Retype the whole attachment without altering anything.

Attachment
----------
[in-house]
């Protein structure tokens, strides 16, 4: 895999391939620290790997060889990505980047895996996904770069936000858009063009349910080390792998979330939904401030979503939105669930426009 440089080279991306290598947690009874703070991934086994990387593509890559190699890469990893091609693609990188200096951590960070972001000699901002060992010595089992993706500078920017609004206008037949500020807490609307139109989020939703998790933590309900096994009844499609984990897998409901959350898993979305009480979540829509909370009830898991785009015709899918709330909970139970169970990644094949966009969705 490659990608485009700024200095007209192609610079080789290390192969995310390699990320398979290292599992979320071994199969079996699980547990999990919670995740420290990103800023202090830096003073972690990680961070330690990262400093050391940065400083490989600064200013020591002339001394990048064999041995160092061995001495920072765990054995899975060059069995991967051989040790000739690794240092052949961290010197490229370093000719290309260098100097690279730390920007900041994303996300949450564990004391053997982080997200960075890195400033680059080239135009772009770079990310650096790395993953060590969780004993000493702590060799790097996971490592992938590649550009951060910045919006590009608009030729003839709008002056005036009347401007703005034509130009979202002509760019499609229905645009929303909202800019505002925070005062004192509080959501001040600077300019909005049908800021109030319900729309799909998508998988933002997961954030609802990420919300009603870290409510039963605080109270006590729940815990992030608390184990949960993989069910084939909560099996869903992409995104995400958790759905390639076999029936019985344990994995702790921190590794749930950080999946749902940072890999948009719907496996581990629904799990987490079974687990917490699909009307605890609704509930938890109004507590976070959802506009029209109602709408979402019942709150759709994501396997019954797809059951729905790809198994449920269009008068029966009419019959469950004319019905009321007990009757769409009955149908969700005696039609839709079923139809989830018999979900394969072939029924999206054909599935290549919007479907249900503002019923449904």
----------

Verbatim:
[in-house]
């Protein structure tokens, strides 16, 4: 895999391939620290790997060889990505980047895996996904770069936000858009063009349910080390792998979330939904401030979503939105669930426009 440089080279991306290598947690009874703070991934086994990387593509890559190699890469990893091609693609990188200096951590960070972001000699901002060992010595089992993706500078920017609004206008037949500020807490609307139109989020939703998790933590309900096994009844499609984990897998409901959350898993979305009480979540829509909370009830898991785009015709899918709330909970139970169970990644094949966009969705 490659990608485009700024200095007209192609610079080789290390192969995310390699990320398979290292599992979320071994199969079996699980547990999990919670995740420290990103800023202090830096003073972690990680961070330690990262400093050391940065400083490989600064200013020591002339001394990048064999041995160092061995001495920072765990054995899975060059069995991967051989040790000739690794240092052949961290010197490229370093000719290309260098100097690279730390920007900041994303996300949450564990004391053997982080997200960075890195400033680059080239135009772009770079990310650096790395993953060590969780004993000493702590060799790097996971490592992938590649550009951060910045919006590009608009030729003839709008002056005036009347401007703005034509130009979202002509760019499609229905645009929303909202800019505002925070005062004192509080959501001040600077300019909005049908800021109030319900729309799909998508998988933002997961954030609802990420919300009603870290409510039963605080109270006590729940815990992030608390184990949960993989069910084939909560099996869903992409995104995400958790759905390639076999029936019985344990994995702790921190590794749930950080999946749902940072890999948009719907496996581990629904799990987490079974687990917490699909009307605890609704509930938890109004507590976070959802506009029209109602709408979402019942709150759709994501396997019954797809059951729905790809198994449920269009008068029966009419019959469950004319019905009321007990009757769409009955149908969700005696039609839709079923139809989830018999979900394969072939029924999206054909599935290549919007479907249900503002019923449904």